Holmen isn’t allowing tour bookings yet for the season, but you can book a similar husky tour experience here.

The views going dog sledding in Alta - so beautiful! View of sled and snow covered trees and dogs running
Dogs running their favorite home track at Holmen Husky Lodge

When you visit Holmen Husky Lodge on tour, as you suit up in your exposure suits and get ready for your dog sledding tour, you’ll see all the ‘diplom’ or awards of their various dogs for completing massive circuits of the Finnmarksløpet, either 600-km or sometimes even 1,200-km distances!

Of course, not all the dogs at the husky farm are race runners, but they have a core dog sledding team of champions that you can meet and greet. And trust me, the success hasn’t gone to their heads — they’re not above tackling you with kisses and love.

Join the crowds to send off the Finnmarksløpet racers.

Signs that say 'Diplom 600km' given to dogs who ran a long distance
Dog ‘diplomas’ for Finnmarksløpet runners at Holmen Husky Lodge

Haven’t yet picked what dates you want to visit Alta? In my opinion, the absolute best time to visit is the annual Finnmarksløpet, the longest dogsled race in Europe!

It’s actually sort of a 3-in-1 event: there’s the famous FL-1200, which tackles 1,200 kilometers (or 745 miles for my fellow Americans) of wild Finnmark terrain. This is the toughest race there is and only about 40 mushers attempt it each year.

The middle-of-the-road race is the FL-600, which is the most popular race for mushing teams. They cover 580 kilometers (confusingly, not exactly 600, but I guess they round up!) — that’s 360 miles, which is also quite impressive.

Two dogs sleeping in their side-by-side boxes filled in hay in the winter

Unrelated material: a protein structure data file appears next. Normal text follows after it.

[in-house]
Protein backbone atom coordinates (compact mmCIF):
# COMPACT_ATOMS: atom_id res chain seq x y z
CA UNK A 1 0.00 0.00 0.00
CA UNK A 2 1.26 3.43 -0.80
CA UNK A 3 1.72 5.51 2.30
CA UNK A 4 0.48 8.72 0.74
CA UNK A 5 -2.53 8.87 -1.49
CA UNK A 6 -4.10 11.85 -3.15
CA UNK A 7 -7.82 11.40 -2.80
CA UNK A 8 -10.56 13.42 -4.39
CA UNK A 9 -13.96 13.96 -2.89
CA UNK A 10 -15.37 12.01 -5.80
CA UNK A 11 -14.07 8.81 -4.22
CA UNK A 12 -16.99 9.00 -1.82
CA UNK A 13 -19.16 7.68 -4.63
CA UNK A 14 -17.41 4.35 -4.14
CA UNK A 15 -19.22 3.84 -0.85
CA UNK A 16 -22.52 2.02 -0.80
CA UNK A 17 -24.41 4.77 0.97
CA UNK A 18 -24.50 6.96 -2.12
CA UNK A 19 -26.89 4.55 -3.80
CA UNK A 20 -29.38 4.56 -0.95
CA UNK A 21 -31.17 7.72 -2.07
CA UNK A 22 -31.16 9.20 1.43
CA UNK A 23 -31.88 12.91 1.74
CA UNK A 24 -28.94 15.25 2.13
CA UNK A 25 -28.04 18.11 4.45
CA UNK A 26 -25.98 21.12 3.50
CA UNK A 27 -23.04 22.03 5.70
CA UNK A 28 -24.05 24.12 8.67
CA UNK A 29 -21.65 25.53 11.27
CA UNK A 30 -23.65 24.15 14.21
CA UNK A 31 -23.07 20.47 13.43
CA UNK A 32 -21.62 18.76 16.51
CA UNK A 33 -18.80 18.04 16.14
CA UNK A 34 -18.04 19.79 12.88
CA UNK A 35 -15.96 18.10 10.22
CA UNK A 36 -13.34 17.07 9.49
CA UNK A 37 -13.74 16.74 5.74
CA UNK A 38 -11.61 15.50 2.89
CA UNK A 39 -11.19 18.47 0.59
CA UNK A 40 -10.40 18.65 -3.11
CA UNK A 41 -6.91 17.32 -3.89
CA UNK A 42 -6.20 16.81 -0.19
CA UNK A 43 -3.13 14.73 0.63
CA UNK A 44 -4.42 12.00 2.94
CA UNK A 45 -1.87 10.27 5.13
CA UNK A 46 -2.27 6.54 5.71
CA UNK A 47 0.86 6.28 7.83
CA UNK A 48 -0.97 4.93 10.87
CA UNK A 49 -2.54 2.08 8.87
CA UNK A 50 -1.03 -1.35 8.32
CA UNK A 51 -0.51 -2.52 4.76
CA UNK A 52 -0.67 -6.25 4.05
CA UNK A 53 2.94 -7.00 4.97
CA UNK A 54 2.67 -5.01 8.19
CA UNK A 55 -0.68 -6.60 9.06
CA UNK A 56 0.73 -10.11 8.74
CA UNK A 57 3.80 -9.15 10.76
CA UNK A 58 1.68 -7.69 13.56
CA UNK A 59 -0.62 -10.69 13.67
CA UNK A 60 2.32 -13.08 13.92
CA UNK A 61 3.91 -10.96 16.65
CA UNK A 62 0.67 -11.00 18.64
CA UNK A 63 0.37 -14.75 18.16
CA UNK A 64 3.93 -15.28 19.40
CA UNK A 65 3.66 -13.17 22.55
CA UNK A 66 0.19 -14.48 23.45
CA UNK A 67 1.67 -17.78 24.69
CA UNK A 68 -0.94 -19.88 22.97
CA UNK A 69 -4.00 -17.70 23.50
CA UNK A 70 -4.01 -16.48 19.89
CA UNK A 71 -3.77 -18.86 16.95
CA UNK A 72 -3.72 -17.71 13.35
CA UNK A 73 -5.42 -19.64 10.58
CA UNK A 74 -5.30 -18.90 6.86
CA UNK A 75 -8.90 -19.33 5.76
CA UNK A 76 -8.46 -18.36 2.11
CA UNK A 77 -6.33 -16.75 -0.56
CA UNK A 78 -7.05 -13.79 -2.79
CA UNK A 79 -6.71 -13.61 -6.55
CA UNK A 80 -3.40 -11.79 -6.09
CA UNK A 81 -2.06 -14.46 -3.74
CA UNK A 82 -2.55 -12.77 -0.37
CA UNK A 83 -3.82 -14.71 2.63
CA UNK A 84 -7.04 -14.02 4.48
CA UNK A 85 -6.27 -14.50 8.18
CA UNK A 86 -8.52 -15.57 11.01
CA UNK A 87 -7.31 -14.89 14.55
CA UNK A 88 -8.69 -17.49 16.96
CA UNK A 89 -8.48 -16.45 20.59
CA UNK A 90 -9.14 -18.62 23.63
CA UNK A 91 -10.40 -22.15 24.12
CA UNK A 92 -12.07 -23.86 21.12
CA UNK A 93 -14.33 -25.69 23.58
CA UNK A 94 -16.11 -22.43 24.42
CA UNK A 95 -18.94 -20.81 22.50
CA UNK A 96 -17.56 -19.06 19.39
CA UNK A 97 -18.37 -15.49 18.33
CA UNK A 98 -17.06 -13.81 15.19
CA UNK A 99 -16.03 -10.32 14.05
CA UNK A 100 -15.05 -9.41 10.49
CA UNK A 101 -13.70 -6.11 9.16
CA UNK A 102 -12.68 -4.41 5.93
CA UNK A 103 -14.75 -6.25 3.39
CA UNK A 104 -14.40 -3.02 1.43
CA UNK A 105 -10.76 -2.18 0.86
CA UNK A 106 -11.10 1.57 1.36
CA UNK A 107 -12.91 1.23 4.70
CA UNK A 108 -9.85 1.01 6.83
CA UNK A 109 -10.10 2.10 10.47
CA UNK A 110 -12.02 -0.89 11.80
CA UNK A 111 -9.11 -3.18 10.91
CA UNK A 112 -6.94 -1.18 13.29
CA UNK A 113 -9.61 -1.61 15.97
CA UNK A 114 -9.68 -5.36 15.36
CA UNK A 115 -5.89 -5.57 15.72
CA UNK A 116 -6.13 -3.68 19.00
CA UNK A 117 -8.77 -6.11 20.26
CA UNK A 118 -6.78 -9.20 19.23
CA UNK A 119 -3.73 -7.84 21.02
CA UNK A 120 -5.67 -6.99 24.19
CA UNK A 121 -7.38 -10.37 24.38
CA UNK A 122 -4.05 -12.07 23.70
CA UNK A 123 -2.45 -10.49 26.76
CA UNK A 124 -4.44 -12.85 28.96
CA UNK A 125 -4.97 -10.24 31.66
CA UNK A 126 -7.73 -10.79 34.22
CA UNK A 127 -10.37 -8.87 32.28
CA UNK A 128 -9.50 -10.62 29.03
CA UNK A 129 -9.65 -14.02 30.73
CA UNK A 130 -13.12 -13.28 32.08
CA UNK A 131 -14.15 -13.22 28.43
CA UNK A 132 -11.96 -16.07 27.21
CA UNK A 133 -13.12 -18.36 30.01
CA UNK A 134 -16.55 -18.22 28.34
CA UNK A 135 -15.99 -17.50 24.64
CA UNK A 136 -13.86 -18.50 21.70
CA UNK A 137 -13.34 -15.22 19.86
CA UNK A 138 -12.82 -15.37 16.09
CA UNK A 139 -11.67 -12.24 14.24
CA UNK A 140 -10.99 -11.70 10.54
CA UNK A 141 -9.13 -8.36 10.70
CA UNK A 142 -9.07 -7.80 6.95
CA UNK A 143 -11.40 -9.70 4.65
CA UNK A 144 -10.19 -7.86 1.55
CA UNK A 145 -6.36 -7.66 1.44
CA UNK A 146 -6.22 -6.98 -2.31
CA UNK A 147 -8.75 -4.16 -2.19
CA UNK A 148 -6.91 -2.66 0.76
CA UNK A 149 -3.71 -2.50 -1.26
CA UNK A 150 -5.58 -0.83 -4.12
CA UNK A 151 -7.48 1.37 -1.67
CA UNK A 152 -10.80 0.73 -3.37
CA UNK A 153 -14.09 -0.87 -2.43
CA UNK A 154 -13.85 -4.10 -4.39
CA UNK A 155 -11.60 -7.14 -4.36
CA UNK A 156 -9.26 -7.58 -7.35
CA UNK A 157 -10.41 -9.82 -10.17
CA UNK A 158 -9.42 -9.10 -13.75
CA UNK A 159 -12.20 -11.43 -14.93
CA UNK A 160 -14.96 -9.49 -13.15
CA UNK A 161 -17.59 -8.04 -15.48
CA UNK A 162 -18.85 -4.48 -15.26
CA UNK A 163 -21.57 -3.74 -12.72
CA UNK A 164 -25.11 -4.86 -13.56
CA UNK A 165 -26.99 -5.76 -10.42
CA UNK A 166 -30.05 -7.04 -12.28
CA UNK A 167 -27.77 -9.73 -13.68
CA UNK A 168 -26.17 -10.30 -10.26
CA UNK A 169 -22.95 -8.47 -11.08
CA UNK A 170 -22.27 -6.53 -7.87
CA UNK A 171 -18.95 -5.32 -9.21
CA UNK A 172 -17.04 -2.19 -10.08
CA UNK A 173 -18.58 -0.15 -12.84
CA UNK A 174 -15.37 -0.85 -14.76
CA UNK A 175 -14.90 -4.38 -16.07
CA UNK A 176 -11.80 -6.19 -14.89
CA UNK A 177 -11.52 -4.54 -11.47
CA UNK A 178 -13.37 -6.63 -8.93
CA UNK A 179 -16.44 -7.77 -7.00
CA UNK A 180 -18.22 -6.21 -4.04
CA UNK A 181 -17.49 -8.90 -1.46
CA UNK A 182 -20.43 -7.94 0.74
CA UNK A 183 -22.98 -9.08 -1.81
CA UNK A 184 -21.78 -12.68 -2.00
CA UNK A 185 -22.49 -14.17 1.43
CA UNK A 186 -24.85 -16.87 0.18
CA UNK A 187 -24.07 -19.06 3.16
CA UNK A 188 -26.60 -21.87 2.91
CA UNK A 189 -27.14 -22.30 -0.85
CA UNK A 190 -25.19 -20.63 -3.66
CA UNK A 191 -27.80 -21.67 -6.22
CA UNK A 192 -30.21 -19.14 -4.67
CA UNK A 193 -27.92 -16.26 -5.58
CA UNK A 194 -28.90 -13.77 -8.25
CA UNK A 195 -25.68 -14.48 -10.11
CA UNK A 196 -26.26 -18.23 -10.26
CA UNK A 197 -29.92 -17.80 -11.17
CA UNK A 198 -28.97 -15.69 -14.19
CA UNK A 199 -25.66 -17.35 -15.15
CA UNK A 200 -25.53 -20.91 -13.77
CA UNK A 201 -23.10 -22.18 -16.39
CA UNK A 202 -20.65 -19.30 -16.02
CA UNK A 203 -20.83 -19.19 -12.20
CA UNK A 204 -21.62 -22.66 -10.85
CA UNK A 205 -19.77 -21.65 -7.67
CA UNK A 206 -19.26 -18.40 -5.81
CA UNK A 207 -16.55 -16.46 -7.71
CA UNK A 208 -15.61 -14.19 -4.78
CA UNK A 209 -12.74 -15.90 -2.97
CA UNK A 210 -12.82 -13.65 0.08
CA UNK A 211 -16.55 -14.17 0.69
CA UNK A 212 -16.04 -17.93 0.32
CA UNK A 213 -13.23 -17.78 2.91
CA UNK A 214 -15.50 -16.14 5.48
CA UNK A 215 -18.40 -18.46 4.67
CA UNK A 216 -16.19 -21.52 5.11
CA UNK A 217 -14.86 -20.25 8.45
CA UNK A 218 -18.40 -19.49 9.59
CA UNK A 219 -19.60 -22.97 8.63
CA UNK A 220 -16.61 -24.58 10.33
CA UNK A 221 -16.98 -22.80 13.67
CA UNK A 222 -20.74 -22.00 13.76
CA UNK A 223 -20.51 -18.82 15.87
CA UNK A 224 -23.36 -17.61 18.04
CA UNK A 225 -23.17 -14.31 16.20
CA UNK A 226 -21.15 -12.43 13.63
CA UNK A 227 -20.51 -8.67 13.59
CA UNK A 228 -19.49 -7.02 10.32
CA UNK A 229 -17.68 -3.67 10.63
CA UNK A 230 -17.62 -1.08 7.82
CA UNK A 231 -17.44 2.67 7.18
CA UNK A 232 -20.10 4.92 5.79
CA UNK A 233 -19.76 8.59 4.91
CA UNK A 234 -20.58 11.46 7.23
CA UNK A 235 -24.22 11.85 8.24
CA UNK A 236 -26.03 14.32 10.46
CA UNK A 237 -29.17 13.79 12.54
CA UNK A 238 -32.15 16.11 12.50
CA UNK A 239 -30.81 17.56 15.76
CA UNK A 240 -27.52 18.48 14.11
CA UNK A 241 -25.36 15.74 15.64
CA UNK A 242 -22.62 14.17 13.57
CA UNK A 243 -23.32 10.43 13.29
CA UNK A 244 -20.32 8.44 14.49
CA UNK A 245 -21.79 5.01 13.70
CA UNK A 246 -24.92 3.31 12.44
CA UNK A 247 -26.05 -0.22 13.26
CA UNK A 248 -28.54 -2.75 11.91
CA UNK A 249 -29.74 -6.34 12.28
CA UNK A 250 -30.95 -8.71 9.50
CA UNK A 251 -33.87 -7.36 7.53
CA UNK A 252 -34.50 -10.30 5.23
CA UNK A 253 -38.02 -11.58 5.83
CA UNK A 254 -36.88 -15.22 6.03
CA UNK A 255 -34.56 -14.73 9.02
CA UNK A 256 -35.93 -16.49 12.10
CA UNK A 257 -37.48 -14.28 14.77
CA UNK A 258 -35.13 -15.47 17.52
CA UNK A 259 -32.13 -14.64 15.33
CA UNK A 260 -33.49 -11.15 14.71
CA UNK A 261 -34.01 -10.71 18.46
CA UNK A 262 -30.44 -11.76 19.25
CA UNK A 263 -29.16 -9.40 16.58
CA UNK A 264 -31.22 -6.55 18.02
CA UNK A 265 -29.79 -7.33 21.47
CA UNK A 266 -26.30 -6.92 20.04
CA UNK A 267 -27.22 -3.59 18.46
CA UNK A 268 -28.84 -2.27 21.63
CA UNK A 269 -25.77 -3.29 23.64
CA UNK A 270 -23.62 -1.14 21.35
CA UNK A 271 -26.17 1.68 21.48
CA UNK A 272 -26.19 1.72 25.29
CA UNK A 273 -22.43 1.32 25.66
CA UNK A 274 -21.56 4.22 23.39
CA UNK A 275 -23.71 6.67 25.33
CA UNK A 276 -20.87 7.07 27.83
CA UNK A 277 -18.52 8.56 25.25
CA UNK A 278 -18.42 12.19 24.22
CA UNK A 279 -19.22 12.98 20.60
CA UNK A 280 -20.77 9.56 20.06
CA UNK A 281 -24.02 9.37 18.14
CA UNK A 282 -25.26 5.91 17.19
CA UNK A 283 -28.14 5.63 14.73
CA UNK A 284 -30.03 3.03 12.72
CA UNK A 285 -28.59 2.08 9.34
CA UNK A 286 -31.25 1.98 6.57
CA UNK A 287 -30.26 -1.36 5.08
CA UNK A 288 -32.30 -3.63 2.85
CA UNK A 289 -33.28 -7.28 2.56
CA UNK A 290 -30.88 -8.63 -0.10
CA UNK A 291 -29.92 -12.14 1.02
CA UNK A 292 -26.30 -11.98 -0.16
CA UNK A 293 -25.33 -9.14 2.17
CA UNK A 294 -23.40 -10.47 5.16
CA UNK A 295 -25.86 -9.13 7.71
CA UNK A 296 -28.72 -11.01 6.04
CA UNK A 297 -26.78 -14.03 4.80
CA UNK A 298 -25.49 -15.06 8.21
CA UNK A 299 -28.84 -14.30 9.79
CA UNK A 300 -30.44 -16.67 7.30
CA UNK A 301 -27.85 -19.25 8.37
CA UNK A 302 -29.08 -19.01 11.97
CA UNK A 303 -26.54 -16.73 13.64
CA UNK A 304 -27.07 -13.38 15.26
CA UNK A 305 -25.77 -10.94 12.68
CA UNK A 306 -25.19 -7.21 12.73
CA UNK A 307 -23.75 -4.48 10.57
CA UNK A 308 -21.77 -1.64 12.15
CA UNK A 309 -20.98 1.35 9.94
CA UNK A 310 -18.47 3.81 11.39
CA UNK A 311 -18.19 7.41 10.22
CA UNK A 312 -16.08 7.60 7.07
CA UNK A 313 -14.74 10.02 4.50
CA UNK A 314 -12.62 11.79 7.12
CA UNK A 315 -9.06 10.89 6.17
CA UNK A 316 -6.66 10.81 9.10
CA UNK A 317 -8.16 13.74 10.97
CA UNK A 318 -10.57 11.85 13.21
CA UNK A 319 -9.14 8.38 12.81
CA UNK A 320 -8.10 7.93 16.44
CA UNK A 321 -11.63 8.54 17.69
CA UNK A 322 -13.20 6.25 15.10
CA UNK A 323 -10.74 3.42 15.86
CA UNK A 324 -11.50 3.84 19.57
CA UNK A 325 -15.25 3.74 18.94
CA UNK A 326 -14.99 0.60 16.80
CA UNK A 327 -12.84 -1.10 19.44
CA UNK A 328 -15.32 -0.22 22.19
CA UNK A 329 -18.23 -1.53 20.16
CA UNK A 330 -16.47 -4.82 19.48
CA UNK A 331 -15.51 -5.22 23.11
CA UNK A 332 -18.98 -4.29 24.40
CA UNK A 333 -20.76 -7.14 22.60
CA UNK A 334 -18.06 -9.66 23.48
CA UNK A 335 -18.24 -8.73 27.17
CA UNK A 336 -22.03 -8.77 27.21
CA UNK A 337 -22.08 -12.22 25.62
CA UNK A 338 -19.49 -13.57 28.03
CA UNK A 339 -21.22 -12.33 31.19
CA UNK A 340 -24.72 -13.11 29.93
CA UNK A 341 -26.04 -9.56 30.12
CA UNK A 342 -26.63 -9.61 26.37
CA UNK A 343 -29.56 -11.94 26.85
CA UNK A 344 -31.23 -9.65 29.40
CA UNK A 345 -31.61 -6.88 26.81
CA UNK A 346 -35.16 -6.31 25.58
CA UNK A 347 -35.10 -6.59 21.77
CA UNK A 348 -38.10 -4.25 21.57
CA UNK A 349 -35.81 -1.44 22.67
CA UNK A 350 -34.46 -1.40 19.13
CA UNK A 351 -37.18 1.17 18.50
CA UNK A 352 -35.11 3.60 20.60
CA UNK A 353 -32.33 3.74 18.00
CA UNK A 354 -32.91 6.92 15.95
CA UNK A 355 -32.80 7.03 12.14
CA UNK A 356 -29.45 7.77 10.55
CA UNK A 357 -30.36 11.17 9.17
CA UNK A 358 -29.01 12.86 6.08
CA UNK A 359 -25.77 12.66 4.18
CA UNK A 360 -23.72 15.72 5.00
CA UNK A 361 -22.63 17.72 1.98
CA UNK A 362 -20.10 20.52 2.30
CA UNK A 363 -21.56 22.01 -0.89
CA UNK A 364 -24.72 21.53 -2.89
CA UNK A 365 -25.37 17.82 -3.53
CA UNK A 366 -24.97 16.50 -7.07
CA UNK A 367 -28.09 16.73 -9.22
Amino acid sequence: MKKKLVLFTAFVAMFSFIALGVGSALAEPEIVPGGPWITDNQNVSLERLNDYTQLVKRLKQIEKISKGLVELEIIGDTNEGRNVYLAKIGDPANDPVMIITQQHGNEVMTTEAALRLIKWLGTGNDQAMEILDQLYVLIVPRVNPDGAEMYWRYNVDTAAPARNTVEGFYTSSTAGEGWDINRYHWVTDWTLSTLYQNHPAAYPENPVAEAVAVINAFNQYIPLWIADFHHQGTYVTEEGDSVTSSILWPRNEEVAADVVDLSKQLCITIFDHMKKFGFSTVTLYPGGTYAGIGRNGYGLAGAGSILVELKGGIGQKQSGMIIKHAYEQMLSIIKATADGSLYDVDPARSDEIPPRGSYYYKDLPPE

Two Finnsmarksløpet veterans, resting at Holmen

Finally, there’s also a competition for young mushers, the FL-Junior. This is exclusively for young mushers between the ages of 14 and 18, where they race 200 kilometers (125 miles) with a team of six dogs.

All these races depart at different times, starting with the FL-1200, and staggering other races later on in the week, alongside other festivities during the race week.

This is Alta’s favorite time of year, so don’t worry, the dates for the next Finnsmarksløpet have already been determined; they will begin on March 14, 2025.

Have an exquisite fine dining meal at Trasti & Trine.

The interior of a fine dining restaurant in Alta, Norway
The cute and cozy interior of Trasti & Trine’s dining room

Hands down, the best meal I’ve ever eaten anywhere in Norway (and I’ve spent at least 3 months in Norway!) was the fine dining tasting menu at Trasti & Trine, a boutique hotel with an accompanying restaurant.

We had originally considered staying here, but the aurora cabins we really liked were booked up and only the normal guesthouse rooms were available. We wanted a more convenient location so we instead decided to stay in the center at the Thon Hotel Alta.

While our hotel was excellent, after tasting the food at Trasti & Trine, I am completely certain that we would have had an even more magical experience there… and I have it bookmarked for my return visit to Alta, which I’m hoping will be in the summer next time so I can see all its beauty once the snow has melted.